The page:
An article in the May 2008 newsletter (Casting Votes Under Scrutiny) discussed some recent legislation that deals with the rights and obligations of chairpersons of meetings of creditors in corporate insolvency administrations, and the use of casting votes to pass or vote down resolutions.
Over the next two months we will look at some of the remedies available to people aggrieved by the passing or not of resolutions at meetings of creditors, where the resolutions passed or not because of either related parties votes or casting votes. This month we look at section 600A, which deals with resolutions and related parties.
Section 600A sets out the powers of the Court where a vote is determined by related entity votes.
(1) Subsection (2) applies where, on the application of a creditor of a company or Part 5.1 body, the Court is satisfied:
(a) that a proposed resolution has been voted on at:
(i) in the case of a company–a meeting of creditors of the company held:
(A) under Part 5.3A or a deed of company arrangement executed by the company; or
(B) in connection with winding up the company;
The first thing to note is that applications under this section are limited to creditors. This came to our attention because we were voluntary administrators of a company where a proposal for a DOCA was passed by related parties, and where we believed that other recoveries available in a liquidation would give a better return to creditors. We wondered whether we had standing to make this application, and the answer was no. The creditors have to decide whether they will challenge the resolution. (In this instance a creditor did make an application.)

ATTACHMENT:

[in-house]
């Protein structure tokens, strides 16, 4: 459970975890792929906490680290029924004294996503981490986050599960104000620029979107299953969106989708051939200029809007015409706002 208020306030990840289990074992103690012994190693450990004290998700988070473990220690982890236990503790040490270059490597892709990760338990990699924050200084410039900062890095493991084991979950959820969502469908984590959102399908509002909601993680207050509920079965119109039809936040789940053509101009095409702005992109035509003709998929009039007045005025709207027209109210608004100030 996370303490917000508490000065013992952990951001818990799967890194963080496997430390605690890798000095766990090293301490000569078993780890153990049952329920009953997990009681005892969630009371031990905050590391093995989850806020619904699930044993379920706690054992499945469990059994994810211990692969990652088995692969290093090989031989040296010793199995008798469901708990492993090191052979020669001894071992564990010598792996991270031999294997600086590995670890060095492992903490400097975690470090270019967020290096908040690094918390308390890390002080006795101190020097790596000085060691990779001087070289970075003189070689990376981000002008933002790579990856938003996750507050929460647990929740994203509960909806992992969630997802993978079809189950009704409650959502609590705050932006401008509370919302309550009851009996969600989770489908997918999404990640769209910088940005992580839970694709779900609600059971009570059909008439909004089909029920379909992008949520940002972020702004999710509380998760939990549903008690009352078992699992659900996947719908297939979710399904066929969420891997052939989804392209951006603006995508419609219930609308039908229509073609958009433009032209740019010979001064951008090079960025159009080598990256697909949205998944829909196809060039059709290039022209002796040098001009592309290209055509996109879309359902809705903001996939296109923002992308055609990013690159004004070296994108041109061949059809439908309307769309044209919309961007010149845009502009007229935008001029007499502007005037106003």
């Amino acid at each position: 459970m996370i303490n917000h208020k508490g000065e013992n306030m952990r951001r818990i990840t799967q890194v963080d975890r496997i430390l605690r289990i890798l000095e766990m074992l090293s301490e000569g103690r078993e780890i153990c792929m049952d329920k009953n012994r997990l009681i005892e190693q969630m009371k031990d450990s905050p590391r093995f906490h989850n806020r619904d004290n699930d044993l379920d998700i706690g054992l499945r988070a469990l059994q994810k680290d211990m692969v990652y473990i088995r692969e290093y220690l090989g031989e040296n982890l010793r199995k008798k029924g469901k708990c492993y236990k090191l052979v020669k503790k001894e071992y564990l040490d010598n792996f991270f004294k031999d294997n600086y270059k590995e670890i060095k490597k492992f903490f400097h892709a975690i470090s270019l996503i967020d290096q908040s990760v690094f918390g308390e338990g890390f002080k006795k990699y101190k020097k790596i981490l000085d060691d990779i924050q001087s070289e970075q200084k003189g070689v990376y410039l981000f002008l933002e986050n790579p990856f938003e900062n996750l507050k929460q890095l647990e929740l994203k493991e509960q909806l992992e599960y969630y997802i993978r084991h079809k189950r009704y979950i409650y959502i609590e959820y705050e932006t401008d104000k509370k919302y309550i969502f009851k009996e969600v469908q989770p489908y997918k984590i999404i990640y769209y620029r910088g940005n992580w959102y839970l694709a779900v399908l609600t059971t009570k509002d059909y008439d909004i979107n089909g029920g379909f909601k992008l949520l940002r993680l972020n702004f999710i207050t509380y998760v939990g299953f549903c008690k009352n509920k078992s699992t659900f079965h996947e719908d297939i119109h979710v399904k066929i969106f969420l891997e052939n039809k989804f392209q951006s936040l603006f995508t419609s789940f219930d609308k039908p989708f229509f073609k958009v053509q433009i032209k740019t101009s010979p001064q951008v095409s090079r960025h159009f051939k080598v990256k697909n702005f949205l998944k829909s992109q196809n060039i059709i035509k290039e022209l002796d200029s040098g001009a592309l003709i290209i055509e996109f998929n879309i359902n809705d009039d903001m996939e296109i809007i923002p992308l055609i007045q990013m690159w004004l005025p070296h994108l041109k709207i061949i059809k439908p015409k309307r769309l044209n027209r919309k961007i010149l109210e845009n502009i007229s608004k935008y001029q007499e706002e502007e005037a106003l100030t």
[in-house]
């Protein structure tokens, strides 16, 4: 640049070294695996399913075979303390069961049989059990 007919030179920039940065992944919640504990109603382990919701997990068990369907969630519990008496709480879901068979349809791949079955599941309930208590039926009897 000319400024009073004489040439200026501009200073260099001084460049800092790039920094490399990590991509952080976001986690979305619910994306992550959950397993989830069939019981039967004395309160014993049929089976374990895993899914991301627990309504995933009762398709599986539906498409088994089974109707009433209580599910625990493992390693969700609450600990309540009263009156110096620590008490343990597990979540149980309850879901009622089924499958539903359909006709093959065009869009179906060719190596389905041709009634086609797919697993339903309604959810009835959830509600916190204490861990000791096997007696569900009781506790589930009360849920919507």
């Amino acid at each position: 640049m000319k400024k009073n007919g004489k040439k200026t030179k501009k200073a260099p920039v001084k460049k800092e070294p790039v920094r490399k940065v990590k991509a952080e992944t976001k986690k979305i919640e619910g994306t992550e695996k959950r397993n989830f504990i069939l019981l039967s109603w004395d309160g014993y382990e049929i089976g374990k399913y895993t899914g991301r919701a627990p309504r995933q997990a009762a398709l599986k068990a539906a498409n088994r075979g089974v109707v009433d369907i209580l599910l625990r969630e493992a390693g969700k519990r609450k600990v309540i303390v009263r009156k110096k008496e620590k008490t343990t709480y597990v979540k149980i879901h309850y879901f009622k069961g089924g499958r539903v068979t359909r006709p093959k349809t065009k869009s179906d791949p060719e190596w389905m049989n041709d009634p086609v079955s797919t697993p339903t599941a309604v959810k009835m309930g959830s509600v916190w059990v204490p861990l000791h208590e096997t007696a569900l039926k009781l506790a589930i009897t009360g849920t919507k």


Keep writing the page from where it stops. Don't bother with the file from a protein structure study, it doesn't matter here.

The court will review a resolution if:
the vote or votes that a particular related creditor, or particular related creditors, of the company .. had been disregarded .., the proposed resolution:
(i) if it was in fact passed–would not have been passed; or
(ii) if in fact it was not passed–would have been passed;
or the question would have had to be decided on a casting vote; and
(c) that the passing of the proposed resolution, or the failure to pass it, as the case requires:
(i) is contrary to the interests of the creditors as a whole or of that class of creditors as a whole, as the case may be; or (ii) has prejudiced, or is reasonably likely to prejudice, the interests of the creditors who voted against the proposed resolution, or for it, as the case may be, to an extent that is unreasonable ..:
The situation would be further aggravated if the related parties held a number of proxies from other non-related creditors where side-deals had been done to obtain those proxies, and where those creditors were not fully aware of the implications and results of the resolutions.
In cases where the court is convinced that the passing of the resolution should be reviewed because it was contrary to the interests of some or all of the unrelated creditors, it may make an order setting aside the resolution (and probably winding up the company); or an order that the resolution be again voted on at a meeting of the creditors of the company convened and held as specified in the order. To make sure that the vote is not again prejudiced by certain creditors, the court may order that a related creditor or some related creditors are not entitled to vote on that resolution.
Next month we will look at resolutions and casting votes.